Three doctoral students in the fields of translational biology, medicine and health received grants from the American Heart Association | VTx

Three graduate students from Virginia Tech’s Translational Biology, Medicine, and Health Graduate Program (TBMH) have been awarded American Heart Association predoctoral fellowships to support their research at the Fralin Biomedical Research Institute at VTC.

Meghan Sedovy, research assistant at the Johnstone lab, and Kari Stanley and Kenneth Young, research assistants at the Smyth and Lamouille labs, each received two-year grants of $65,000.

The awards support the research and clinical education of promising students pursuing careers as scientists, physician-scientists or clinical scientists interested in improving global cardiovascular, cerebrovascular and brain health.

“These are very well-deserved, competitive awards for Kenny, Meghan and Kari,” said Robert Gourdie, Commonwealth Research Commercialization Fund Eminent Scholar in Heart Reparative Medicine Research at the Fralin Biomedical Research Institute. “The grants speak to their own ability and also to the quality of the education they receive in our laboratories at the Fralin Biomedical Research Institute and the mentoring of faculty at the Center for Vascular and Cardiac Research.” Gourdie is the director of the center.

Michael Friedlander, executive director of the Fralin Biomedical Research Institute and vice president of health sciences and technology at Virginia Tech, added, “It is highly unusual for such a number of students in a relatively small program to be recognized with such highly competitive American Heart Association awards will at the same time. This type of success at the national level is another indicator of the quality and national recognition of the Fralin Biomedical Research Institute, its Center for Vascular and Cardiac Research led by Dr. Gourdie and the TBMH graduate program led by Steve Poelzing and Michelle Theus.”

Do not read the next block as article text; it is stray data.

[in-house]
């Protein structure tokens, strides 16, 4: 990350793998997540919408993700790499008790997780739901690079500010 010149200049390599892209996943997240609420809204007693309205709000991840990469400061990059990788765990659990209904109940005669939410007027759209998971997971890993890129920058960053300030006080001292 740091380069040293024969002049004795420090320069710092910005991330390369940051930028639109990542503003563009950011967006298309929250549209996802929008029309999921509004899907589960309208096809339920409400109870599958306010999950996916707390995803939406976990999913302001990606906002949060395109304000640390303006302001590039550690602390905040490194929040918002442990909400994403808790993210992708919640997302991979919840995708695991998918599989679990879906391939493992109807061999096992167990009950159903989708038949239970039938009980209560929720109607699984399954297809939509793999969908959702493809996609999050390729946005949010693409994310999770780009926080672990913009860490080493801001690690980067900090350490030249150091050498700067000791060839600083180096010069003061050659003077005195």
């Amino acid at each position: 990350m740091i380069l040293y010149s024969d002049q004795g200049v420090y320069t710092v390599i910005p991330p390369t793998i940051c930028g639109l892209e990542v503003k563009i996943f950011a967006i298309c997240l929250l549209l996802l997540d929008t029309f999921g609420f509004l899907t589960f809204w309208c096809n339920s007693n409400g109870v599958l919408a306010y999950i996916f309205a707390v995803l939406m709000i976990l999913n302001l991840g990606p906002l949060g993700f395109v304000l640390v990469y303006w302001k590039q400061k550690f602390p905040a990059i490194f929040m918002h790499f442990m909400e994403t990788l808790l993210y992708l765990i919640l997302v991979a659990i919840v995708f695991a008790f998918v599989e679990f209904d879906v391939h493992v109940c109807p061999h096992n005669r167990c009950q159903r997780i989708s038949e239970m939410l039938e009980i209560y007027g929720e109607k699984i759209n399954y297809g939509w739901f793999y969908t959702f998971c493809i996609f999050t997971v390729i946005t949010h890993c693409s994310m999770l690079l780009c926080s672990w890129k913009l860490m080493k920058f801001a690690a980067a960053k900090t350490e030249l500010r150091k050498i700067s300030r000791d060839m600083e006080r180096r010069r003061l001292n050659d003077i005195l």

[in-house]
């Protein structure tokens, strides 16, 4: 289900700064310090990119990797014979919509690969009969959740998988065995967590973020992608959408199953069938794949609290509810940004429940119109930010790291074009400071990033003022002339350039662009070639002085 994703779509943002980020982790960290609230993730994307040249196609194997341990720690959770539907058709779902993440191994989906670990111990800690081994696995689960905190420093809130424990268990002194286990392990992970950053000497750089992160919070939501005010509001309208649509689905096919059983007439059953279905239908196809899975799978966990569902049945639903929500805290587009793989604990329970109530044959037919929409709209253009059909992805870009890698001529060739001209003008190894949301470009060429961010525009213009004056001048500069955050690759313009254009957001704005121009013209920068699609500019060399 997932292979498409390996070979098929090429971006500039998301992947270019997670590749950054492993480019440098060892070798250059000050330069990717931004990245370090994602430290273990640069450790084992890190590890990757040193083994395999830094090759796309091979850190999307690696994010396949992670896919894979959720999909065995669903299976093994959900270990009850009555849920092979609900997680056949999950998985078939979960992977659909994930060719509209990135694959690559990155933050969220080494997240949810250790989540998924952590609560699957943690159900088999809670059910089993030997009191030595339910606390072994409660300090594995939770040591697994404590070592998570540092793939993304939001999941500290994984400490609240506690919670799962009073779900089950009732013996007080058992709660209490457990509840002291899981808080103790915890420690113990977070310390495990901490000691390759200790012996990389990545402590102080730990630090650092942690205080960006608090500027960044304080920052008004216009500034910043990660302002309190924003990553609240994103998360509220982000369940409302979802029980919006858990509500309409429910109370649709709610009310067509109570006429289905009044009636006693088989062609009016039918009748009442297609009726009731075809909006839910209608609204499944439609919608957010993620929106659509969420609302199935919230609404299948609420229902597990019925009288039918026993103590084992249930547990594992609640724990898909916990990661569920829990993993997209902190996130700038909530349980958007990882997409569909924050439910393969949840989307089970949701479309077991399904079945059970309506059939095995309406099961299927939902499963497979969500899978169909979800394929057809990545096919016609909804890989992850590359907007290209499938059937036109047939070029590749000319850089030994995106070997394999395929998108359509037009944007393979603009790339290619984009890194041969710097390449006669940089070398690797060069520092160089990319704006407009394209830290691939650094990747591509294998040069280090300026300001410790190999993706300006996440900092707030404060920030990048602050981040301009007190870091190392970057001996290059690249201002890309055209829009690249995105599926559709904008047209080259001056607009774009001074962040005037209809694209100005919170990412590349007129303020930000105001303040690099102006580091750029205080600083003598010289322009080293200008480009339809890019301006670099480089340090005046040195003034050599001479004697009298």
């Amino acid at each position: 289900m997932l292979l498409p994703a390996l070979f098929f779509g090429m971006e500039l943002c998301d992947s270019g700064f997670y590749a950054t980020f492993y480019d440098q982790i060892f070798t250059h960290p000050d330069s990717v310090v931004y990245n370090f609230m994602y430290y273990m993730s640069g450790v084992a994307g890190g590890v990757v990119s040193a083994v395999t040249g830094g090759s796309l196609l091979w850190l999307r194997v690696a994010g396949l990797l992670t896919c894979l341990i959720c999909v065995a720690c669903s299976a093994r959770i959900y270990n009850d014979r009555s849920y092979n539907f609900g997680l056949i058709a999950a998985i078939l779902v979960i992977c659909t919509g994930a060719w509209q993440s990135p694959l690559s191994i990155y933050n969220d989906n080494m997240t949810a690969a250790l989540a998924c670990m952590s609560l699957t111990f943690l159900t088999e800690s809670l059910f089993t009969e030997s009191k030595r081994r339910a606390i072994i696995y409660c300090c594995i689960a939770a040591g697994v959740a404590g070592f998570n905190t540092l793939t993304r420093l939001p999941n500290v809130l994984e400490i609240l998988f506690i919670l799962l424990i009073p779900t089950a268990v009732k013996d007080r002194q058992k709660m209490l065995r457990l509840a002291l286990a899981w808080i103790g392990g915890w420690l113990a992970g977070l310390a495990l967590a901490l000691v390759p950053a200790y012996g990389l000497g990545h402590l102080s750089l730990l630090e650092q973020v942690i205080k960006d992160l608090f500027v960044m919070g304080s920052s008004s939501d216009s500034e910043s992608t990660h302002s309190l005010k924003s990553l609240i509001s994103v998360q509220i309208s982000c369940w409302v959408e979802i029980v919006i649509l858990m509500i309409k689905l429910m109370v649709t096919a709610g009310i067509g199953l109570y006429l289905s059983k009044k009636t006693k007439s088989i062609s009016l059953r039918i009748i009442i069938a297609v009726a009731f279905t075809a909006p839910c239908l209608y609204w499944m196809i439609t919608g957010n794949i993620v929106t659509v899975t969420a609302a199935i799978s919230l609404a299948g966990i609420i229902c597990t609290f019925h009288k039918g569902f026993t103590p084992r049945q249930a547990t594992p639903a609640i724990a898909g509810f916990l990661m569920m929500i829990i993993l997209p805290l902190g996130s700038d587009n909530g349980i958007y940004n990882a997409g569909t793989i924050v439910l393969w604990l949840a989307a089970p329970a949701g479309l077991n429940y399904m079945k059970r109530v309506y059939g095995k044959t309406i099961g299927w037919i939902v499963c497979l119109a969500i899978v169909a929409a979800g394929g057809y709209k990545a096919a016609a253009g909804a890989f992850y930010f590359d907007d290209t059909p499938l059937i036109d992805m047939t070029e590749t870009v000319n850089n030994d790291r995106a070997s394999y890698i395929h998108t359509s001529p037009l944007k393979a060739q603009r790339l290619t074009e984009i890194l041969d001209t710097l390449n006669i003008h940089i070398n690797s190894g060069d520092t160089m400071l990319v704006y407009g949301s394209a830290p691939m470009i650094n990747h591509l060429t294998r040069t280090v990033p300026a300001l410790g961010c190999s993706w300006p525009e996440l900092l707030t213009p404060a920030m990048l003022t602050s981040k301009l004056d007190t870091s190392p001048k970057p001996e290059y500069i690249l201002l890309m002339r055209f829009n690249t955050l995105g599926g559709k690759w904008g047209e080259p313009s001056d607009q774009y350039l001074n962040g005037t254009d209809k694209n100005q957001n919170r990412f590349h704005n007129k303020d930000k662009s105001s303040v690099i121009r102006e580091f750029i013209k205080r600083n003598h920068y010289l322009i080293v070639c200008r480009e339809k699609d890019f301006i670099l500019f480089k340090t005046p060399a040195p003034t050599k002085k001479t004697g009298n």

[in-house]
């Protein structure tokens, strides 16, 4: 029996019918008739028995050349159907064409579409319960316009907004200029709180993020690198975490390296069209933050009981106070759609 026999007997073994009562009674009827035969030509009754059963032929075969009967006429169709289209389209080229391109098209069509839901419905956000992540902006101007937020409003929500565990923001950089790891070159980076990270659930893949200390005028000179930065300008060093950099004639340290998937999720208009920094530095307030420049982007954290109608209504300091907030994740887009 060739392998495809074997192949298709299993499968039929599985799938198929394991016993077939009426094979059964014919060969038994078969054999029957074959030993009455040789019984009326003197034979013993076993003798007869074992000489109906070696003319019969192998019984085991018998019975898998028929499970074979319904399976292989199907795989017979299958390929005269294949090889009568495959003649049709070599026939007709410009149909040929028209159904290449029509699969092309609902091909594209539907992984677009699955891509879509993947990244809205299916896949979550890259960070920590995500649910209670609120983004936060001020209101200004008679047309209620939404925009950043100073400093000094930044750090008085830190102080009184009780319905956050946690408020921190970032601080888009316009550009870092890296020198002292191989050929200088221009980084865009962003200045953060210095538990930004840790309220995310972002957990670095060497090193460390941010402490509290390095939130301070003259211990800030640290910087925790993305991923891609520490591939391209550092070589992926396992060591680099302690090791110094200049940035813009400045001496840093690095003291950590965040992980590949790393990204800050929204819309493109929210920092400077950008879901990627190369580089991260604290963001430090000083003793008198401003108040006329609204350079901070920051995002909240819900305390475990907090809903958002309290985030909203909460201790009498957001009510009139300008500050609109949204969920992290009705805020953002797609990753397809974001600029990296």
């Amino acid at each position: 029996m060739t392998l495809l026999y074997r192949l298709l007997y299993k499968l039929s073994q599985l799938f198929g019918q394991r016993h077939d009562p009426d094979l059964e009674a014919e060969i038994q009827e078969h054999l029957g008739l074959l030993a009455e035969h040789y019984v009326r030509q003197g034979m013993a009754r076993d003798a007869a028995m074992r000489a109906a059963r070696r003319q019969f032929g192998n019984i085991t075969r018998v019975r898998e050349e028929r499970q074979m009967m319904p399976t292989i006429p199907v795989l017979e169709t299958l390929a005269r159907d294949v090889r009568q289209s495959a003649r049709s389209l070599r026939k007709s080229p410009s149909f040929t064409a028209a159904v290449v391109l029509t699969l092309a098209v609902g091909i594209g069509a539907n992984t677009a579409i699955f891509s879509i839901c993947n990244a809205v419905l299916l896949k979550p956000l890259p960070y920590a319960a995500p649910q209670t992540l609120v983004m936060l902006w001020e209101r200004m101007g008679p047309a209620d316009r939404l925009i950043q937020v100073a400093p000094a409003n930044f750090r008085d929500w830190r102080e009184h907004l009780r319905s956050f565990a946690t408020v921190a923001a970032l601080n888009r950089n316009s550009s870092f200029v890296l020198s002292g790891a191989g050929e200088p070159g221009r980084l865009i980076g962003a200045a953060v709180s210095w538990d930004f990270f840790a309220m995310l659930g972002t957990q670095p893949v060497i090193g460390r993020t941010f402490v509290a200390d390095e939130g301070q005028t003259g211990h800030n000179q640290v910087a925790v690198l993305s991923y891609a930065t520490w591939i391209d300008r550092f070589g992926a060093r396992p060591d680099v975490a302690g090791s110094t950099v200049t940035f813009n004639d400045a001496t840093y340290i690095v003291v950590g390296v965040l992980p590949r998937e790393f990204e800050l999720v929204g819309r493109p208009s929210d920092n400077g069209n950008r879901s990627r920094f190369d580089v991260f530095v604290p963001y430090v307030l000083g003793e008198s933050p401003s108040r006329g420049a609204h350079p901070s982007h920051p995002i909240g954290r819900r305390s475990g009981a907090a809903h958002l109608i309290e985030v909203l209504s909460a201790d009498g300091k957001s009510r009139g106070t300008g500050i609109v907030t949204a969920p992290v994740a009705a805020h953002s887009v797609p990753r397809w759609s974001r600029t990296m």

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Sedovy’s project with Scott Johnstone, assistant professor at the Fralin Biomedical Research Institute, focuses on wound healing after vascular surgery. Surgery can damage endothelial cells that line the insides of blood vessels, which can increase the risk of blood clots and cause new blockages. Her research suggests that connexin 43, a protein involved in communication between cells, is critical to the speed of the healing process. She has developed a mouse model to study how changes to the protein could facilitate healing.

“Through my research, I hope to understand how to keep endothelial cells healthy even under stressful conditions,” Sedovy said.

Stanley’s research, which will be supervised by Associate Professor James Smyth and Assistant Professor Samy Lamouille, will examine how respiratory viral infection affects intercellular communication associated with pulmonary fibrosis and electrical coupling of cardiac muscle cells. Connections called gap junctions enable essentially all cells in the body to communicate with their neighbors.

In the heart, gap junctions are central to the propagation of electrical impulses that trigger each heartbeat. A disruption of the gap junctions can lead to cardiac arrhythmias and, in extreme cases, to sudden cardiac arrest. However, gap junctions also propagate antiviral immune responses and are therefore increasingly recognized as a prime target for viruses when infecting a cell.

Stanley is searching for common mechanisms that affect gap junction function in lung epithelial cells and myocardial cells during respiratory viral infection. She will also study which viral proteins target gap junctions, potentially identifying strategies to therapeutically restore cell communication.

“Understanding the mechanisms by which viruses disrupt intercellular communication will inform the development of therapies aimed at protecting against pulmonary fibrosis and arrhythmia while potentially limiting viral replication,” Stanley said.

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Young is MD+Ph.D. Candidate in the TBMH program and Virginia Tech Carilion School of Medicine. Smyth and Lamouille are co-supervising him on his research targeting intercellular communication in the heart through gap junctions.

Research in Smyth and Lamouille’s labs has identified a small gap-junction protein that Young believes could restore normal electrical communication in diseased hearts and prevent or treat fatal arrhythmias. His research aims to study the physical properties, location within cells and gap-junction regulation of this novel protein.

“Understanding this allows us to identify pharmacological targets that may allow us to reduce the burden of heart disease,” Young said.

All three recipients expressed their deep gratitude to the American Heart Association, their mentors and everyone who supported their research.

“I am very grateful for any opportunity that further fuels my growth,” said Young.

“The goal of this research is to make discoveries that will improve modern medicine and have a positive impact on people’s lives,” Sedovy said. “This scholarship will help me develop to be the best scientist I can be.”

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